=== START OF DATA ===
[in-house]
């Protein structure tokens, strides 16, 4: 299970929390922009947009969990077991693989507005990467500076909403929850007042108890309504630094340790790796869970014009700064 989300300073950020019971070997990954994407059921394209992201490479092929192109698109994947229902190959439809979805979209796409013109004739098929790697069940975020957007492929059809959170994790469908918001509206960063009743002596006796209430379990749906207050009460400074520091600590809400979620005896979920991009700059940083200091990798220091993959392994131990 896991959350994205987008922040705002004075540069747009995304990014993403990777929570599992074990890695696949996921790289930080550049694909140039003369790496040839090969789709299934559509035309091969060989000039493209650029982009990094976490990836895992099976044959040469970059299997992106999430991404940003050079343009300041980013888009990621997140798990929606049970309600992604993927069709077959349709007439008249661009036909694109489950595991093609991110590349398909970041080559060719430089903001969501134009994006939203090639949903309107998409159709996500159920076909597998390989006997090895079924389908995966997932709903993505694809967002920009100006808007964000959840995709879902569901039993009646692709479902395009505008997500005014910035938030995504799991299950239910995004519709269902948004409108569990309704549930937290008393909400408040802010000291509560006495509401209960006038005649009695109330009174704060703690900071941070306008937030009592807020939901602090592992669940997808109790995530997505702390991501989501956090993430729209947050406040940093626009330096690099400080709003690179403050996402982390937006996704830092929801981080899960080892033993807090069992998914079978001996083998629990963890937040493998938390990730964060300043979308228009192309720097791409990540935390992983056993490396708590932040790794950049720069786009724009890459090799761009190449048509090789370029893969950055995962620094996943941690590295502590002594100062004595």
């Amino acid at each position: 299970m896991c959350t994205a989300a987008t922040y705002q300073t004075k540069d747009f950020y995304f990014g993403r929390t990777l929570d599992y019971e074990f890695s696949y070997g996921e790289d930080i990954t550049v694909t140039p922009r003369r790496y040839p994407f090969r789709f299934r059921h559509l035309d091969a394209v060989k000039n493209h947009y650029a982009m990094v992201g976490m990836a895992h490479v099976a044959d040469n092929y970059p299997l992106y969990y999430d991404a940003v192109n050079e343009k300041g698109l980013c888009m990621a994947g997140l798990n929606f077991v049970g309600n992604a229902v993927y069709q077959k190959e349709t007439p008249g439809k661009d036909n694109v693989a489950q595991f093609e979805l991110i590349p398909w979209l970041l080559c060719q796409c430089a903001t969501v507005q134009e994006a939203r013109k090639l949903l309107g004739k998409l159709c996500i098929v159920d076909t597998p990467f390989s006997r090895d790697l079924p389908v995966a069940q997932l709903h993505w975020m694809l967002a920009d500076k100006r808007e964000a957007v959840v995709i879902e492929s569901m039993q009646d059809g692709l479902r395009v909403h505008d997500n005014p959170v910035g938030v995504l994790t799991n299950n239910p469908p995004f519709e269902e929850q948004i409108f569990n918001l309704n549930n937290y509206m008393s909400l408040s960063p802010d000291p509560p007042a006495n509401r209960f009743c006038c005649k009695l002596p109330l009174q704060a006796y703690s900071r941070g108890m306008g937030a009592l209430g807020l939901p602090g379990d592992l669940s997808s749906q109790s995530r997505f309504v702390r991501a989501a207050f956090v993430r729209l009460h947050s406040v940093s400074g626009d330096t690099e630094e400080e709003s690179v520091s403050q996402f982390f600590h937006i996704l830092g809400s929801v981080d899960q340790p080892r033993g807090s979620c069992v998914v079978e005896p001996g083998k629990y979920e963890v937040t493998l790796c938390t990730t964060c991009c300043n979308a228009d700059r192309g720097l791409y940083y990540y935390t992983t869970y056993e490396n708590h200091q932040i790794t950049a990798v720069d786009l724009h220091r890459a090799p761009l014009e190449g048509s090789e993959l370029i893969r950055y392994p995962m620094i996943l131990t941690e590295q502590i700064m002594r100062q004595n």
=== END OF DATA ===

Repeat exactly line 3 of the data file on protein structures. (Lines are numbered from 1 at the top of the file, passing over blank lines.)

């Amino acid at each position: 299970m896991c959350t994205a989300a987008t922040y705002q300073t004075k540069d747009f950020y995304f990014g993403r929390t990777l929570d599992y019971e074990f890695s696949y070997g996921e790289d930080i990954t550049v694909t140039p922009r003369r790496y040839p994407f090969r789709f299934r059921h559509l035309d091969a394209v060989k000039n493209h947009y650029a982009m990094v992201g976490m990836a895992h490479v099976a044959d040469n092929y970059p299997l992106y969990y999430d991404a940003v192109n050079e343009k300041g698109l980013c888009m990621a994947g997140l798990n929606f077991v049970g309600n992604a229902v993927y069709q077959k190959e349709t007439p008249g439809k661009d036909n694109v693989a489950q595991f093609e979805l991110i590349p398909w979209l970041l080559c060719q796409c430089a903001t969501v507005q134009e994006a939203r013109k090639l949903l309107g004739k998409l159709c996500i098929v159920d076909t597998p990467f390989s006997r090895d790697l079924p389908v995966a069940q997932l709903h993505w975020m694809l967002a920009d500076k100006r808007e964000a957007v959840v995709i879902e492929s569901m039993q009646d059809g692709l479902r395009v909403h505008d997500n005014p959170v910035g938030v995504l994790t799991n299950n239910p469908p995004f519709e269902e929850q948004i409108f569990n918001l309704n549930n937290y509206m008393s909400l408040s960063p802010d000291p509560p007042a006495n509401r209960f009743c006038c005649k009695l002596p109330l009174q704060a006796y703690s900071r941070g108890m306008g937030a009592l209430g807020l939901p602090g379990d592992l669940s997808s749906q109790s995530r997505f309504v702390r991501a989501a207050f956090v993430r729209l009460h947050s406040v940093s400074g626009d330096t690099e630094e400080e709003s690179v520091s403050q996402f982390f600590h937006i996704l830092g809400s929801v981080d899960q340790p080892r033993g807090s979620c069992v998914v079978e005896p001996g083998k629990y979920e963890v937040t493998l790796c938390t990730t964060c991009c300043n979308a228009d700059r192309g720097l791409y940083y990540y935390t992983t869970y056993e490396n708590h200091q932040i790794t950049a990798v720069d786009l724009h220091r890459a090799p761009l014009e190449g048509s090789e993959l370029i893969r950055y392994p995962m620094i996943l131990t941690e590295q502590i700064m002594r100062q004595n």